One of the biggest innovations in smartphone keyboards since the capacitive touchscreen is gesture typing. For those not familiar, keyboard apps like Swype let users drag their fingers from button to button without lifting their finger, essentially connecting keys in order to form the intended word. swiping keyboard gif

As I watched Sywpe’s demo videos in anticipation for the official iOS release, I become eager to try it myself. Not only did it look smooth and easy, but it made sense: it drastically reduces the movement of your fingers when typing. While traditional keyboards, require 4 separate taps to spell out HELLO, a signle continuous, seamless swipe is sufficient for swiping keyboards. 
It sounds great on paper and it looks convenient on video but the reality is that the overwhelming majority of people don’t use them. Matter of fact, when I ask people as to their keyboard preference, most flat out hate it and few say it’s ok but prefer traditional keyboards. 
While I haven’t conducted scientific research, my theory is:
Swipe-based keyboards add extra cognitive burden to the typing experience as they initiate you in a physical finger dance which you have to think out in advance as you plan out the trajectory of your finger while your spelling out the word in your head. And if you take too long to connect the next letter in your word sequence, swipe keyboards will often error (although Microsoft’s Wordflow is pretty good at handling this.)  
When typing on traditional keyboards, you first have to be cognizant of the actual word you wish to type, then visually identify the first letter on the keyboard and finally press it. Since we type so often, we know the general area of the keyboard where the desired letter may be located, which expedites the process as we narrow down our visual range. It’s a tic-tac process that happens in separate stages.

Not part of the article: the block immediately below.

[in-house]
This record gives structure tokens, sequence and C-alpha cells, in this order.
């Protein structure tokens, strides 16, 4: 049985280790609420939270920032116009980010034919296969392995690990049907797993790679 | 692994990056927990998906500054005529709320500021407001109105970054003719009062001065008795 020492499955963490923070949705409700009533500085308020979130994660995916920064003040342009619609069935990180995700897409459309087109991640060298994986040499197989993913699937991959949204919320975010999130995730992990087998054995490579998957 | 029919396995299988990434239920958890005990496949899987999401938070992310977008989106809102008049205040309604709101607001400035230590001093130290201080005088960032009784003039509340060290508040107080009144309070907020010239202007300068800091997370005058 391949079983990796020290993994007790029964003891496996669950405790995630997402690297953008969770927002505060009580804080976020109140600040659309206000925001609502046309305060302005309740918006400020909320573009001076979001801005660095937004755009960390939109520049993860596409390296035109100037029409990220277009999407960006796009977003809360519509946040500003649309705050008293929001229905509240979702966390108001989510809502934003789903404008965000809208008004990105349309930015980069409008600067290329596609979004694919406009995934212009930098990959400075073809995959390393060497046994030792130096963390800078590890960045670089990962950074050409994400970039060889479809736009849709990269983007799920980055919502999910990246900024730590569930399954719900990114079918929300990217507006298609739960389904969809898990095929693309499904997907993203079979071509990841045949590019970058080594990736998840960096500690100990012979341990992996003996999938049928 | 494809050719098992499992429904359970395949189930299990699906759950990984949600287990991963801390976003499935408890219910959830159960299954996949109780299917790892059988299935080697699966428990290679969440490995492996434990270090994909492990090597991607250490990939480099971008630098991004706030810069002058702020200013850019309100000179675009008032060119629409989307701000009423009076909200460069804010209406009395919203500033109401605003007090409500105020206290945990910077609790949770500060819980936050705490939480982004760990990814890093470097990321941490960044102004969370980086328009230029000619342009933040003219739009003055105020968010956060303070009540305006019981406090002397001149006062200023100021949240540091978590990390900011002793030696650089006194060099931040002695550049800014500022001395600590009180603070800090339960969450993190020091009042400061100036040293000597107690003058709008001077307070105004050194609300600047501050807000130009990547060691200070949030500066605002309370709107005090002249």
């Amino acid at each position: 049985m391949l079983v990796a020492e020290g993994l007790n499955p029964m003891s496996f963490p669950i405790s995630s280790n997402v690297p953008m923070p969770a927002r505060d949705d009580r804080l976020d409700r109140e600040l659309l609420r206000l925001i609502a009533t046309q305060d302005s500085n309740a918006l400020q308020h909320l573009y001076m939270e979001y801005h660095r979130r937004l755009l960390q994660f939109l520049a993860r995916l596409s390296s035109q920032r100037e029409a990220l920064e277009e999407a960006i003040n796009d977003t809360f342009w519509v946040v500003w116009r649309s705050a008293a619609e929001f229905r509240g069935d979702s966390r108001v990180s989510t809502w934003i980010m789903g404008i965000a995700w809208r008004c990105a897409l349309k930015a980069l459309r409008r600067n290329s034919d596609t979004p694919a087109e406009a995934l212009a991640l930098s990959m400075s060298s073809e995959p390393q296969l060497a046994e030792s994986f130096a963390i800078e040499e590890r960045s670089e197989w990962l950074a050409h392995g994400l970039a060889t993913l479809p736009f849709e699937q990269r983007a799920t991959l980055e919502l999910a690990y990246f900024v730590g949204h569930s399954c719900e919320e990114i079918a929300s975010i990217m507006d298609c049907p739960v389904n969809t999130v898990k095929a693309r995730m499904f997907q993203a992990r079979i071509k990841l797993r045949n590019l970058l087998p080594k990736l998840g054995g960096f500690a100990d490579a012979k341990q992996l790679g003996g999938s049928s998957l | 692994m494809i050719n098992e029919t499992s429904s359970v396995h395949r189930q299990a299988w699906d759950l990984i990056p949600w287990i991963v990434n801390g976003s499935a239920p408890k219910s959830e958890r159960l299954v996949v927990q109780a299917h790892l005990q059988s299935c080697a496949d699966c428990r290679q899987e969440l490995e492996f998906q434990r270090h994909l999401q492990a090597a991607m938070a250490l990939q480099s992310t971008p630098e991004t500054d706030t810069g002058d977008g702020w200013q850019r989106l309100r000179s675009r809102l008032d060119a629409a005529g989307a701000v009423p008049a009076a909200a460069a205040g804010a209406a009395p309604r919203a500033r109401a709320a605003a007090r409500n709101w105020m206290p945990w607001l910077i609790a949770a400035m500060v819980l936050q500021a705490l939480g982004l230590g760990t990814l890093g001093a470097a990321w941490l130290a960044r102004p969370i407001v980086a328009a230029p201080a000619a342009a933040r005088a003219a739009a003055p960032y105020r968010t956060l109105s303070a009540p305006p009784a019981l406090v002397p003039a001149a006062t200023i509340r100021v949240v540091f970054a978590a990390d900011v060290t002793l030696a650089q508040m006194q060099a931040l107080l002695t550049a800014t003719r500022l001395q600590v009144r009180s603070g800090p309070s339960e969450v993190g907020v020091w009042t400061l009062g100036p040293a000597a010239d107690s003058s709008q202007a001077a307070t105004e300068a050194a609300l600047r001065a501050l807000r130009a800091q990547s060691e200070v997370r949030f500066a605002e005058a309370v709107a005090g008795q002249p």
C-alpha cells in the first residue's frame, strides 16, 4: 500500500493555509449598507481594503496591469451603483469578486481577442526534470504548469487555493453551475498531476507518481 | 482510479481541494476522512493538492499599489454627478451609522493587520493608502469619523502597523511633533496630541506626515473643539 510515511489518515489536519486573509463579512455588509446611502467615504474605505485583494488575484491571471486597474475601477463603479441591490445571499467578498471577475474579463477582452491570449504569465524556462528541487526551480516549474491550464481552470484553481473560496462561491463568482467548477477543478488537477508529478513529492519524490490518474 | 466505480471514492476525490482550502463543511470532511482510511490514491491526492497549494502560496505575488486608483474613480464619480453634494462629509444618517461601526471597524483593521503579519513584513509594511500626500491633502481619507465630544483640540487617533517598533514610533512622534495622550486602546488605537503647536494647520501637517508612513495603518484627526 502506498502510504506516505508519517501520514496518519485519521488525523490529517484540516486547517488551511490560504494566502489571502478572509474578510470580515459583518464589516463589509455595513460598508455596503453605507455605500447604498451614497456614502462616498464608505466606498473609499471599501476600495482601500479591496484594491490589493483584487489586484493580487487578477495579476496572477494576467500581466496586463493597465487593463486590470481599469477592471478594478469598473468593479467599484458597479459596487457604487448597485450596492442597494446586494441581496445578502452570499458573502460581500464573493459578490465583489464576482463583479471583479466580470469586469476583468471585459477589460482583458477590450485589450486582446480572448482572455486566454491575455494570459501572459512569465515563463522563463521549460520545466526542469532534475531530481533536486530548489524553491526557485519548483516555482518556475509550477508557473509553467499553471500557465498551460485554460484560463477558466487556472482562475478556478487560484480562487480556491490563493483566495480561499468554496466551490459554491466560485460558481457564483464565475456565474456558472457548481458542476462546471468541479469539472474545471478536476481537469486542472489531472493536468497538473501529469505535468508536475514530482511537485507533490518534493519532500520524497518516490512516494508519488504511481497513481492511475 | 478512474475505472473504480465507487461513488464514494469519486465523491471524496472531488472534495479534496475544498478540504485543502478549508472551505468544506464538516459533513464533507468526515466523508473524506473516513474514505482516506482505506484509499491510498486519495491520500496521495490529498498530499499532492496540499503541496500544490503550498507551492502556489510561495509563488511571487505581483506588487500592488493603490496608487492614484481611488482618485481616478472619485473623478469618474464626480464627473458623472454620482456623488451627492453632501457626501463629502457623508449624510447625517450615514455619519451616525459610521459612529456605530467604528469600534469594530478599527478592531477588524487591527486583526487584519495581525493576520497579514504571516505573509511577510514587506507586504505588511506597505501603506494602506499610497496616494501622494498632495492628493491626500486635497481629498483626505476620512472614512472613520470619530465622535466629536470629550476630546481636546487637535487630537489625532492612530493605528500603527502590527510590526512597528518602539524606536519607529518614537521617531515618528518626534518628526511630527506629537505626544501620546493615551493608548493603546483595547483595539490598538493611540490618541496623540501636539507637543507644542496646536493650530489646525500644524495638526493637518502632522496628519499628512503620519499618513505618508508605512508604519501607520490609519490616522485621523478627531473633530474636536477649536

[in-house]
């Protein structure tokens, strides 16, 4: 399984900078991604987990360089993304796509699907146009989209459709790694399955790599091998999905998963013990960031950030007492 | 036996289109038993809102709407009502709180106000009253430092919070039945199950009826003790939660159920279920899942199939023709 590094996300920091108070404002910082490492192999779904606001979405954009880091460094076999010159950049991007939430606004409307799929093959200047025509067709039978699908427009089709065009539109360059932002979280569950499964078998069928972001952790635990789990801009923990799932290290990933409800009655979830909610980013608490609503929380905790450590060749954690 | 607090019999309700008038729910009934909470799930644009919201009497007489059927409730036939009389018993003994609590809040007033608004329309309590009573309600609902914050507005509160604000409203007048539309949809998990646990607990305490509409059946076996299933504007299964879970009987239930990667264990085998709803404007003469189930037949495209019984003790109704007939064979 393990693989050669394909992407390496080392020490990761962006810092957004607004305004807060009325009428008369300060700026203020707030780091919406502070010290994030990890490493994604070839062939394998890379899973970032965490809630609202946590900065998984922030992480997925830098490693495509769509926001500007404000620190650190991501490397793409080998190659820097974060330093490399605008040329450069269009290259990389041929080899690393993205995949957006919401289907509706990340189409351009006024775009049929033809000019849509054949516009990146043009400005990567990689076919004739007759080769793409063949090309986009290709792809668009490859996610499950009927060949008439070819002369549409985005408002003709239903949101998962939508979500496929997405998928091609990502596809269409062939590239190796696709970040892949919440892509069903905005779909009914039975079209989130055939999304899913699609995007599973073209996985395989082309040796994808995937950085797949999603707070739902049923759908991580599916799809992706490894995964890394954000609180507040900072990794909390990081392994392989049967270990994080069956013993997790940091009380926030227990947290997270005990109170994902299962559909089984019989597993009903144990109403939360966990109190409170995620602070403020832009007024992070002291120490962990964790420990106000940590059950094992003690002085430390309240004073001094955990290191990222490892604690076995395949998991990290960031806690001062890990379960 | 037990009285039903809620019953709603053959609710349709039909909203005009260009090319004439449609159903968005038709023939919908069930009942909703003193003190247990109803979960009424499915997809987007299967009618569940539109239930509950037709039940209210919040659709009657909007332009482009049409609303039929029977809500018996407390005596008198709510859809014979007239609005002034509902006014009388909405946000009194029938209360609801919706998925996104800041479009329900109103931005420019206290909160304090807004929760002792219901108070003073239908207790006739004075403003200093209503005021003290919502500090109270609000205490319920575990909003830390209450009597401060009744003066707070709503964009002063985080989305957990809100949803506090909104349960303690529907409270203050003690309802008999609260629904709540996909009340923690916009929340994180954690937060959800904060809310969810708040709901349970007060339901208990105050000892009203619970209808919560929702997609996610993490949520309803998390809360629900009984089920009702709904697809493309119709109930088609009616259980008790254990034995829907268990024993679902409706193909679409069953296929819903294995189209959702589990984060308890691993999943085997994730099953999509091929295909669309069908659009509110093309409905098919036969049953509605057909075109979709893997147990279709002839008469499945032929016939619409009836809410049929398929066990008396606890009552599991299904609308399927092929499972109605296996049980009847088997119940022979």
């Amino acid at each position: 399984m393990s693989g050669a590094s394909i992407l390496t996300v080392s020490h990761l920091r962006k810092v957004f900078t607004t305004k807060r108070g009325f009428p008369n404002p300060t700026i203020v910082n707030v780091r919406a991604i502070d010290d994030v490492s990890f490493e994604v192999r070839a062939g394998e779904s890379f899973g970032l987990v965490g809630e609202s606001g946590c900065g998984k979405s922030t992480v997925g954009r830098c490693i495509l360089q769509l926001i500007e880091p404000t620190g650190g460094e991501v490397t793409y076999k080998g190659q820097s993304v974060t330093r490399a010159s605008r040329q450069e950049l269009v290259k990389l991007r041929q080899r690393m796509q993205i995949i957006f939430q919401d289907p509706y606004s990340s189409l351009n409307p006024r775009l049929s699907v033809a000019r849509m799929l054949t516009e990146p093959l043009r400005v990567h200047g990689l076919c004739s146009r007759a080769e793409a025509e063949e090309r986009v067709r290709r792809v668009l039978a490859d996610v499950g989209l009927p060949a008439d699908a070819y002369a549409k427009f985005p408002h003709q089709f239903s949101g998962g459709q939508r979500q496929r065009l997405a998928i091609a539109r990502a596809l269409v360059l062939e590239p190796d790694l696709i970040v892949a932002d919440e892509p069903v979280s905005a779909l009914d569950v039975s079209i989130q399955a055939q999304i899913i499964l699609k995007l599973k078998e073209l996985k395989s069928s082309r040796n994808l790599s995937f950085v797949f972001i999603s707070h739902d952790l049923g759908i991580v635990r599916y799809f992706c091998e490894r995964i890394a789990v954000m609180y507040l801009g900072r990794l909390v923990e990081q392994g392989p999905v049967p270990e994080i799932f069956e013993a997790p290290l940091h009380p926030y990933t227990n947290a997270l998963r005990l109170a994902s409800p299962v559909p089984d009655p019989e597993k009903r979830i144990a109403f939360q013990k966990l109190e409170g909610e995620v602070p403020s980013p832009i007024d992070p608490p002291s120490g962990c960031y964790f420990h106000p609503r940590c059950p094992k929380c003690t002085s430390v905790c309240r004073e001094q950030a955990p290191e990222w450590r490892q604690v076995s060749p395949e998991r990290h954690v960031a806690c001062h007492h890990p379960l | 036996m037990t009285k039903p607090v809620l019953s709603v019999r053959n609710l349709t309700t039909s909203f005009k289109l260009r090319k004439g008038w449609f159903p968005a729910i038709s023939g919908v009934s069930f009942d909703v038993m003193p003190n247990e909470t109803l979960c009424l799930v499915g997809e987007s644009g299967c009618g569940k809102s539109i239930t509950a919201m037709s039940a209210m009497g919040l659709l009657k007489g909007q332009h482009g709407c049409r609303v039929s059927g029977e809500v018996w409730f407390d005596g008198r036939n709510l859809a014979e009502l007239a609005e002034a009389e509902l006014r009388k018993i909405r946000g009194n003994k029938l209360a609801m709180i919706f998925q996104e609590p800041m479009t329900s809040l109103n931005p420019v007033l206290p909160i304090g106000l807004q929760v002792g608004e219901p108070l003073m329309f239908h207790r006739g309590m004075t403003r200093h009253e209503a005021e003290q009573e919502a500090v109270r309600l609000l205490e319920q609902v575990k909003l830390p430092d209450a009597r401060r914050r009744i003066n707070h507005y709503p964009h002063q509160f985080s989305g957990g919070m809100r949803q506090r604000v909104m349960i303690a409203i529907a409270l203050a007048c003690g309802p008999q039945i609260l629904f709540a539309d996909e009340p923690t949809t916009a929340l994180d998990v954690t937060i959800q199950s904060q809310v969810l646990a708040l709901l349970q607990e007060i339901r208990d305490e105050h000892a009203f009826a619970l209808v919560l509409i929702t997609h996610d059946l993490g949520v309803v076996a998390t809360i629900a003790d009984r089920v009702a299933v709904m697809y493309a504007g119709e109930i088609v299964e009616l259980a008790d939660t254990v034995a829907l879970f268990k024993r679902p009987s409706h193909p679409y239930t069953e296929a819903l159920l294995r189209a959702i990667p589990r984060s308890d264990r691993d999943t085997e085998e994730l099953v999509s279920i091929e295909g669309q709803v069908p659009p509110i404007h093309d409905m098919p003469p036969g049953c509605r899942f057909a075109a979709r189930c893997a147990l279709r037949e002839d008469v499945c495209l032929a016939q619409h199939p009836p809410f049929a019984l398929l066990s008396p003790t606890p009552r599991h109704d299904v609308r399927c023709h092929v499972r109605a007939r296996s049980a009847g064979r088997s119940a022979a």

On the other hand (pun pun) swiping forces you to think of the upcoming letters as you guide your finger. The 2 cognitive processes run simultaneously which burden our mind. While this may not be a significant cognitive increase for short words like “hey” it significantly increases for words like “ephemeral” or “indoctrination.” 
This phenomenon of cognitively burdening the user is also experienced in an analogous computer interaction field: speech-as-input. I cannot count the number of times when I’m dictating to Siri, I pause for a second to think of my next word or phrase and I get cut off as Siri runs a search on my unfinished sentence. That’s because once again, the user is burdened with pre-planning an exact sentence before speaking. In reality, this is not how we naturally talk. We don’t have every word planned out for the remainder of every thought. We take pauses, we ponder, sometimes even stutter. We start a sentence before we know how we’re going to finish it, and that’s precisely why voice as input has never taken off the way Bill Gates swore it would.